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Bar chats are on fire these days in Barcelona. As the controversial Catalan independence referendum draws closer, it’s not uncommon to witness spontaneous private discussions or overhear customers express passionate or indignant comments while reading the newspaper or watching the news on the bar’s TV. There is tension in the air, and bars, perennially popular agoras for debate, have become even livelier places.

Many Catalans, whether pro-independence or not, will find themselves voting under difficult conditions on Sunday, October 1, in the controversial referendum organized by the Catalan government. To date, the Spanish government of Prime Minister Mariano Rajoy has taken swift and severe action to prevent the referendum, going so far as to detain Catalan government officials and workers and confiscate voting materials.

While the Spanish government says it is acting in accordance with the Spanish constitutional law that forbids the secession of a region, the Catalan separatist parties claim to wield the right to self-determination as put forth in the Universal Declaration of Human Rights, an instrument of international law. No side, however, is offering a political solution that would avoid the clash of forces that will almost certainly occur on Sunday.

The atmosphere in Barcelona is generally peaceful – Catalans are known for their nonviolent protest. We’ve seen customers at bars gulp down their drink and walk out if things get too heated. But despite the tension, it’s clear that people are in dialogue about this complicated issue more than ever before, both in public spaces and on social media (much more, it seems, than in parliament).

In our primer on the non-binding Catalan independence poll conducted in 2014, we discussed how the Catalan food industry took sides after Spanish unionists boycotted Catalan products, cava in particular. At the time, many Catalan producers and artisans showed their support for Catalan independence, or at least the right to a vote on independence, through the labels and designs they used on their products – the creative slogans and colorful designs injected a bit of exuberance into the whole affair.

This time, however, the atmosphere is very different. No fancy labels, no cakes with the flag printed on top – now things are getting serious.

Large Catalan food and drink companies, like Freixenet, Codorniu, Torres and Gallina Blanca, have mostly stayed out of the conflict, despite the continued boycott by radical Spanish unionists. Perhaps because of how high the stakes are this time around – Catalan leaders had at one point vowed to declare independence 48 hours after a successful vote – these companies are taking a more sober approach.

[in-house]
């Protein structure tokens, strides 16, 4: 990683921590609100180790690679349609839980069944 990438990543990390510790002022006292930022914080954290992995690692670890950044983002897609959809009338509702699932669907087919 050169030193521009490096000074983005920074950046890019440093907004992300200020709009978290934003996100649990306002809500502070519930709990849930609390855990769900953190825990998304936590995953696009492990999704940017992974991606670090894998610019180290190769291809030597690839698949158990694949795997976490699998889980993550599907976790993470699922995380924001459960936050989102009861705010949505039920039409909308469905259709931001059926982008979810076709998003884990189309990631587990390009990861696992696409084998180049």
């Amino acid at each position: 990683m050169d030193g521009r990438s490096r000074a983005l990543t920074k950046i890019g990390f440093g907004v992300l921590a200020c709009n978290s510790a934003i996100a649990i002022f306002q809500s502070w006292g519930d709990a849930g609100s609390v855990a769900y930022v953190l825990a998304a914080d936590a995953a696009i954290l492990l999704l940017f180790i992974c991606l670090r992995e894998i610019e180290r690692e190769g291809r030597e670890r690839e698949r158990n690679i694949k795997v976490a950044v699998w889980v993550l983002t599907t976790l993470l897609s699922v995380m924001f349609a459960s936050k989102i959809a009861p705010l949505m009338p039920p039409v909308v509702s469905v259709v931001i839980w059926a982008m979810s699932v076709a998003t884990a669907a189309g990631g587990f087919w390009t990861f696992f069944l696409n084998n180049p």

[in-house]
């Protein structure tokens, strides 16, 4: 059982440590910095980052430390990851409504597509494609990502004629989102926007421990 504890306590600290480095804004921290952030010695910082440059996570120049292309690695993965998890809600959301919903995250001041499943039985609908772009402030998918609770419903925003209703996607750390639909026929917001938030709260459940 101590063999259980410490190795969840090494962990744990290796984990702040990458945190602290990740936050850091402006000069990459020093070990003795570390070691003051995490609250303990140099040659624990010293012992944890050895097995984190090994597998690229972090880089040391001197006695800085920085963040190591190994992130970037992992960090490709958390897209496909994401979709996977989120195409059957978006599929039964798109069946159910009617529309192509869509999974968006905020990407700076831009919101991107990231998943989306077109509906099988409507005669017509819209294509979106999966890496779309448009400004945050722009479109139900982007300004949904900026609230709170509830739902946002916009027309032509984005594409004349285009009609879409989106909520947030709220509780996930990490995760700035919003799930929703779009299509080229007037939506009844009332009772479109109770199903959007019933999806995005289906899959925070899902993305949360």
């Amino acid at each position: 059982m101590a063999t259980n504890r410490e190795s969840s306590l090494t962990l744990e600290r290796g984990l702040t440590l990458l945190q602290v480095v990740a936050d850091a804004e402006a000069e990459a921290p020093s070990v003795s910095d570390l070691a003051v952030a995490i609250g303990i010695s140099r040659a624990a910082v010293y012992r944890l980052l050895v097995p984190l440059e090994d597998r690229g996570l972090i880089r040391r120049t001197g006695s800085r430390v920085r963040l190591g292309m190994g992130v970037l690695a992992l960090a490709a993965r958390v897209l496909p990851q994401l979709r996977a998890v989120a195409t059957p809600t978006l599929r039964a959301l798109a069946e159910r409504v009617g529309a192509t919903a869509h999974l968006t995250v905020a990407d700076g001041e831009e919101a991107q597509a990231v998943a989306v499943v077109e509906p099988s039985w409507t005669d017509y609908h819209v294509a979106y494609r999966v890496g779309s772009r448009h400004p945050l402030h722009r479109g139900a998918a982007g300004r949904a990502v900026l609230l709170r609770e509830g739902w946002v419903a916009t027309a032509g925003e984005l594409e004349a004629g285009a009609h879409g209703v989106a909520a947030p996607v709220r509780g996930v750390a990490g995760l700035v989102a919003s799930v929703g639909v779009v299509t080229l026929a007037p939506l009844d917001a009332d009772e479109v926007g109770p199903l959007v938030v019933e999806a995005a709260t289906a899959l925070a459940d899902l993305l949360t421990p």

That’s not to say they are not part of the effort to promote Catalan identity. Catalan cava companies, as well as other producers, have long made internationalization their goal to avoid dependence on the Spanish market. As part of this strategy, in the last FOODEX JAPAN, a massive food and drink trade fair, 11 Catalan producers of olive oil, chocolate, wine, cookies, mineral water and more chose to present their products in a separate stall under the brand “Catalonia,” and only two Catalan companies chose to display in the Spanish pavilion.

It’s clear that people are in dialogue about this complicated issue more than ever before.

In fact, the Catalan culinary scene is thriving. Out of 182 Michelin-starred restaurants in Spain, 54 are located in Catalonia. The region has produced a number of leaders in the world of food, such as Ferran and Albert Adrià, the brothers behind El Bulli, and the Roca brothers, famous for fusing food and tech. But, it’s important to note that some of the chefs and owners of the best restaurants in Barcelona and Catalonia come from outside the region and draw on international influences.

Of course, there are many Catalan restaurants that are fully steeped in Catalan identity and history, with menus built around traditional Catalan cuisine: Freixa Tradició, Sergi de Meiá (which presents a “Catalan cuisine without complexes”) and Ca L’Estevet come time mind, although there are plenty of others. And yes, there are bars, bodegas and restaurants in Barcelona with a very defined activist personality, like Terra d’Escudella or the bar La Barraqueta-Resolís. Some of these places have been active on social media, condemning the detentions of local officials and decrying the impossible conditions under which Sunday’s vote is taking place.

In recent days, many Catalans have been out in the streets and squares showing their strength and demanding their right to vote without violence. They have been doing this through marching, dancing, singing and even playing together. But what happens on Sunday is ultimately a political matter that must be resolved by politicians, hopefully with wisdom and clear thinking. In the meantime, we toast with cava to dialogue and agoras – not just bars and city squares, but even bigger arenas – where everybody is free to peacefully express their will.

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